7 Reasons NOT to Diet

By: Cassy Joy
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Today we are talking about 7 reasons NOT to diet! January is officially here, which means diet season is in FULL swing. Even if you decided not to kick off your 2019 with a new diet, detox, or sugar cleanse, you're probably being inundated with tons of weight loss-centric messaging that may have you second-guessing yourself. While we are all for healthy eating and exercising, here is why dieting may not be the best choice for you.

7 Reasons Not to Diet:

You're an entirely UNIQUE individual.

Nobody looks like you, acts like you, had your upbringing, your laugh, your voice, your talents, or your preferences …which is why there's no reason to think that an out-of-the-box NON-custom diet will work for you. It's like trying to fit a square peg in a round hole. While some diets can serve as a great template, the only way to really know what works for you is to put the work into figuring out what works best for YOUR body.

You don't actually want what a diet will deliver.

You want long-term results, am I right? You're looking for a real-deal LIFESTYLE change… one that lasts. HEAR ME OUT: a diet will not guide you towards long-term results. A diet will likely result in short-term weight-loss and unless you're EXTREMELY intentional, there's a good chance that once it ends you'll wind up exactly where you started within a few weeks. There are two main reasons this happens:

  1. The diet is only structured for the short-term. Since there is no way you can stick to a rigorous diet for life, you eventually get tired of the restriction and work that it involves and give up entirely. Diets also don't account for real life – things like vacations, celebrations, or even busy weeks where cooking dinner just isn't going to happen. Instead of learning how to make these things a part of your healthy lifestyle, you wind up feeling like there's no way you can maintain healthy eating long-term.
  2. Restriction often leads you to think about off-limits foods even more. Have you ever done a diet and spent the whole time planning what foods you're going to eat as part of your celebration feast as soon as its over? I know I have. While your physical cravings for foods like sugar may be quieted after giving them up, the knowledge that you can't have certain foods builds them up in your mind and leads to a binge. You may feel guilty after the binge and vow to go back to the diet, only to have the cycle repeat itself.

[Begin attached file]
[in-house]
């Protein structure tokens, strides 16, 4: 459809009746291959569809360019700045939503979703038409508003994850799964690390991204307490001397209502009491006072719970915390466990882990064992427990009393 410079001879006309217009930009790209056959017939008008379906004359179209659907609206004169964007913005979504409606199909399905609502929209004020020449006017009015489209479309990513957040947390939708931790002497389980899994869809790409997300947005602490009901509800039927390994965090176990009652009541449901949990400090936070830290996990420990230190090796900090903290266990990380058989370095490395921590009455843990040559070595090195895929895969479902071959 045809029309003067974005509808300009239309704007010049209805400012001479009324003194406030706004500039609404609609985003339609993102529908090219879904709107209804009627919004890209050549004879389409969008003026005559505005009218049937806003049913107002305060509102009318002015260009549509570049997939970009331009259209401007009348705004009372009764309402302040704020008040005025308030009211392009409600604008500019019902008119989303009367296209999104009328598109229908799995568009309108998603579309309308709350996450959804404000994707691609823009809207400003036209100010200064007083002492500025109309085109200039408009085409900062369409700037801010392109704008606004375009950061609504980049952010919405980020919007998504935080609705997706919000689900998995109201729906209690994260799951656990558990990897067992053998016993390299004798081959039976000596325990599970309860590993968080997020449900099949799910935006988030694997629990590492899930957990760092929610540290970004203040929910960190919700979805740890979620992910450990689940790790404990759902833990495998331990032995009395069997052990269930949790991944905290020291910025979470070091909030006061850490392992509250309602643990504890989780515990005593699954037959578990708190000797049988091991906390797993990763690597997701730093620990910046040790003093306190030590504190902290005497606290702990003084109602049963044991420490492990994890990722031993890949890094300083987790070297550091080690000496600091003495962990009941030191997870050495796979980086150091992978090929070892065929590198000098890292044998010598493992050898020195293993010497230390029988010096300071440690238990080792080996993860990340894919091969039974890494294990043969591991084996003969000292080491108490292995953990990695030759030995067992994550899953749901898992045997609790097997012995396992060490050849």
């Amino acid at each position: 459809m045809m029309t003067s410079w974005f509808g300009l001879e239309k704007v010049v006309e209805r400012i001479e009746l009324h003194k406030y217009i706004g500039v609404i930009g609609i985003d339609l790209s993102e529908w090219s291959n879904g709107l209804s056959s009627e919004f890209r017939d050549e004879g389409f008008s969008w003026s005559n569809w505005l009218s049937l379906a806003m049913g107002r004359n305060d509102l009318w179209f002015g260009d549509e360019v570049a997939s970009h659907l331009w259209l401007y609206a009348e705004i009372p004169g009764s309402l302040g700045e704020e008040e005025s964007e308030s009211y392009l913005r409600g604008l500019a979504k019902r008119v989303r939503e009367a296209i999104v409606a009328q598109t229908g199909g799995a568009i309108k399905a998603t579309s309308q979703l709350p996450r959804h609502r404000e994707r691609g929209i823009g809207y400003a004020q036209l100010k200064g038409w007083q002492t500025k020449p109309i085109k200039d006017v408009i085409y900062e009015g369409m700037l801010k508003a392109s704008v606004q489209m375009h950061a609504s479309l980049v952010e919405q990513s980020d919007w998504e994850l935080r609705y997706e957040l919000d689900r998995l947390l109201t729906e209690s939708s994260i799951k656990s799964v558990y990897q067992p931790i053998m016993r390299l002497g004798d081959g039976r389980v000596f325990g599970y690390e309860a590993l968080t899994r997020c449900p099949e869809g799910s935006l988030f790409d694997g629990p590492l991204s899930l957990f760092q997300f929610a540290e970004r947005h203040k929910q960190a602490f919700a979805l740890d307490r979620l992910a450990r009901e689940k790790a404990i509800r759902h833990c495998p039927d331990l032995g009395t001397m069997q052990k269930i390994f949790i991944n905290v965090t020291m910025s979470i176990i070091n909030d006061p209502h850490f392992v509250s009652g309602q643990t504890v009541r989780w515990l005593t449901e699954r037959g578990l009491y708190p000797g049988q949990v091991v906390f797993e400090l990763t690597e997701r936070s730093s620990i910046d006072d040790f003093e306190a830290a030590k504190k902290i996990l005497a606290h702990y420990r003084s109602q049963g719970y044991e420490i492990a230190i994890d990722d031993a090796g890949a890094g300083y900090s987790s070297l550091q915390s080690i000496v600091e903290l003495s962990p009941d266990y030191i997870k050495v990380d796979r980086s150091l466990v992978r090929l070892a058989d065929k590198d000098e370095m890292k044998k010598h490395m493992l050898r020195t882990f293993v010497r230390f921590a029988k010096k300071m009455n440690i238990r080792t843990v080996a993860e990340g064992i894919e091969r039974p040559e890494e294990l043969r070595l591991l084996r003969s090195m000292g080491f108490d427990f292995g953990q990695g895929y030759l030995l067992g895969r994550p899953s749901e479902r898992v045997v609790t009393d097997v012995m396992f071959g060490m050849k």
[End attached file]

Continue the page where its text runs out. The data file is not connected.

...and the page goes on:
Odds are, diets will actually be a detriment to your relationship with food.

If you've ever dieted before, you're probably familiar with the term “cheat day.” It refers to a day that you “cheat” on your diet. The BIG (really, really big) problem here is that it sets you up to think that there are good foods and bad foods. Each kind of food you eat drops a weight onto the “good” or “bad” part of the scale. Had a dry chicken salad for lunch? Two weights on the “good” end of the scale. Had a brownie and a glass of wine after dinner? SIX weights on the bad end of the scale. You go to bed feeling like your bad decisions outweighed your good… which means that you need to “make up for it” tomorrow by either “squeaky clean eating” or an extra 30 minutes on the treadmill. Now, eating something healthy and exercising feels more like punishment than a good choice for your body.

The even bigger problem with the “good vs. bad food” concept is that it stays with you long after (years, likely even decades) the diet is over. You STILL feel guilty after ordering french fries with your burger, still feel like you've “cheated” yourself with that glass of red wine, still feel like you were too indulgent by ordering the fatty steak (vs. the steamed fish) at dinner. Diets give food WAY too much power. At the end of the day, food is food – not good, not bad. Some foods will work for your body and some won't… but the foods that don't work for you are not evil.

Dieting will drive you further away from intuitive eating.

Do you actually (I really mean actually) know when you're hungry? How about, when you're full? Truly thirsty (and not hungry)? In need of salt? In need of red meat, a salad, antioxidant-rich berries, or even a starchy vegetable? OR, do you look at your plate as a summary of macronutrients? Your body is far, FAR wiser than any distilled diet out there. If you learn to listen to it, it will guide you towards feeling your best. YES, it's worth smashing certain food addictions ahead of time (sugar, alcohol, etc.), but eventually, you will get closer to your goals by eating intuitively than by dieting.

You'll be starting a cycle that MANY PEOPLE are desperately trying to break.